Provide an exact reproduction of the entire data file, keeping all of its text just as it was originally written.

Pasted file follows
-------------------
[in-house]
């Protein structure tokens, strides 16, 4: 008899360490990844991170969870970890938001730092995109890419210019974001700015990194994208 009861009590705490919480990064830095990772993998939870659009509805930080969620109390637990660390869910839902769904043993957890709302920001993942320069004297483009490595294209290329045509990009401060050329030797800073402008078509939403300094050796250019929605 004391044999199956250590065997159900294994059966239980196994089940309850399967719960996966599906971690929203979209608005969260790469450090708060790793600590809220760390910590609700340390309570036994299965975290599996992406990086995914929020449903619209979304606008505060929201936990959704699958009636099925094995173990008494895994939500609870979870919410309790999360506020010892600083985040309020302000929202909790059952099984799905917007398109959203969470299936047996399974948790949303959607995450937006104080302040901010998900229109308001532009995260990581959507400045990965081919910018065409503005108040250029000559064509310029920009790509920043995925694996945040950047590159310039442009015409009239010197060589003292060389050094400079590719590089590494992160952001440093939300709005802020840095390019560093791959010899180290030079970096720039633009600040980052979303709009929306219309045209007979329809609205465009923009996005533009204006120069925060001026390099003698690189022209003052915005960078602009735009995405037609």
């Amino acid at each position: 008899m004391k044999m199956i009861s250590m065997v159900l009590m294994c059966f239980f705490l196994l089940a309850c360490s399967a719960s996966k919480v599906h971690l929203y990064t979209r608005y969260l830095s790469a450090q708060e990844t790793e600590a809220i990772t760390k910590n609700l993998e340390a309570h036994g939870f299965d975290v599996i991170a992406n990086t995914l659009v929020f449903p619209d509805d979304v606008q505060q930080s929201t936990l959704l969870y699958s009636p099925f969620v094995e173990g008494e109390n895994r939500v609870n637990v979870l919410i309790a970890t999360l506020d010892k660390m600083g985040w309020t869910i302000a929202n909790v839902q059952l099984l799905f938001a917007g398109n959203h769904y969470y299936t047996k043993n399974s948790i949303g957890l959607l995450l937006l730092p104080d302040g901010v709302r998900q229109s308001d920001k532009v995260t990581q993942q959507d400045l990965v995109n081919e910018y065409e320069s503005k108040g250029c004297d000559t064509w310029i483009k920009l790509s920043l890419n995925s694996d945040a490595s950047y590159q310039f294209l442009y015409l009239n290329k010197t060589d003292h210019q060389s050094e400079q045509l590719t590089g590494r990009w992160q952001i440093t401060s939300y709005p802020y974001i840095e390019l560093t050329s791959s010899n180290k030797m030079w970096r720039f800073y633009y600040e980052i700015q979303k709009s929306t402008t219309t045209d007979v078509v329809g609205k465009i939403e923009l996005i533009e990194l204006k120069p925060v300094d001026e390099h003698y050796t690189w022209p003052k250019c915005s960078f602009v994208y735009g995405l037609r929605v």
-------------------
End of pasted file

[in-house]
């Protein structure tokens, strides 16, 4: 008899360490990844991170969870970890938001730092995109890419210019974001700015990194994208 009861009590705490919480990064830095990772993998939870659009509805930080969620109390637990660390869910839902769904043993957890709302920001993942320069004297483009490595294209290329045509990009401060050329030797800073402008078509939403300094050796250019929605 004391044999199956250590065997159900294994059966239980196994089940309850399967719960996966599906971690929203979209608005969260790469450090708060790793600590809220760390910590609700340390309570036994299965975290599996992406990086995914929020449903619209979304606008505060929201936990959704699958009636099925094995173990008494895994939500609870979870919410309790999360506020010892600083985040309020302000929202909790059952099984799905917007398109959203969470299936047996399974948790949303959607995450937006104080302040901010998900229109308001532009995260990581959507400045990965081919910018065409503005108040250029000559064509310029920009790509920043995925694996945040950047590159310039442009015409009239010197060589003292060389050094400079590719590089590494992160952001440093939300709005802020840095390019560093791959010899180290030079970096720039633009600040980052979303709009929306219309045209007979329809609205465009923009996005533009204006120069925060001026390099003698690189022209003052915005960078602009735009995405037609």
């Amino acid at each position: 008899m004391k044999m199956i009861s250590m065997v159900l009590m294994c059966f239980f705490l196994l089940a309850c360490s399967a719960s996966k919480v599906h971690l929203y990064t979209r608005y969260l830095s790469a450090q708060e990844t790793e600590a809220i990772t760390k910590n609700l993998e340390a309570h036994g939870f299965d975290v599996i991170a992406n990086t995914l659009v929020f449903p619209d509805d979304v606008q505060q930080s929201t936990l959704l969870y699958s009636p099925f969620v094995e173990g008494e109390n895994r939500v609870n637990v979870l919410i309790a970890t999360l506020d010892k660390m600083g985040w309020t869910i302000a929202n909790v839902q059952l099984l799905f938001a917007g398109n959203h769904y969470y299936t047996k043993n399974s948790i949303g957890l959607l995450l937006l730092p104080d302040g901010v709302r998900q229109s308001d920001k532009v995260t990581q993942q959507d400045l990965v995109n081919e910018y065409e320069s503005k108040g250029c004297d000559t064509w310029i483009k920009l790509s920043l890419n995925s694996d945040a490595s950047y590159q310039f294209l442009y015409l009239n290329k010197t060589d003292h210019q060389s050094e400079q045509l590719t590089g590494r990009w992160q952001i440093t401060s939300y709005p802020y974001i840095e390019l560093t050329s791959s010899n180290k030797m030079w970096r720039f800073y633009y600040e980052i700015q979303k709009s929306t402008t219309t045209d007979v078509v329809g609205k465009i939403e923009l996005i533009e990194l204006k120069p925060v300094d001026e390099h003698y050796t690189w022209p003052k250019c915005s960078f602009v994208y735009g995405l037609r929605v």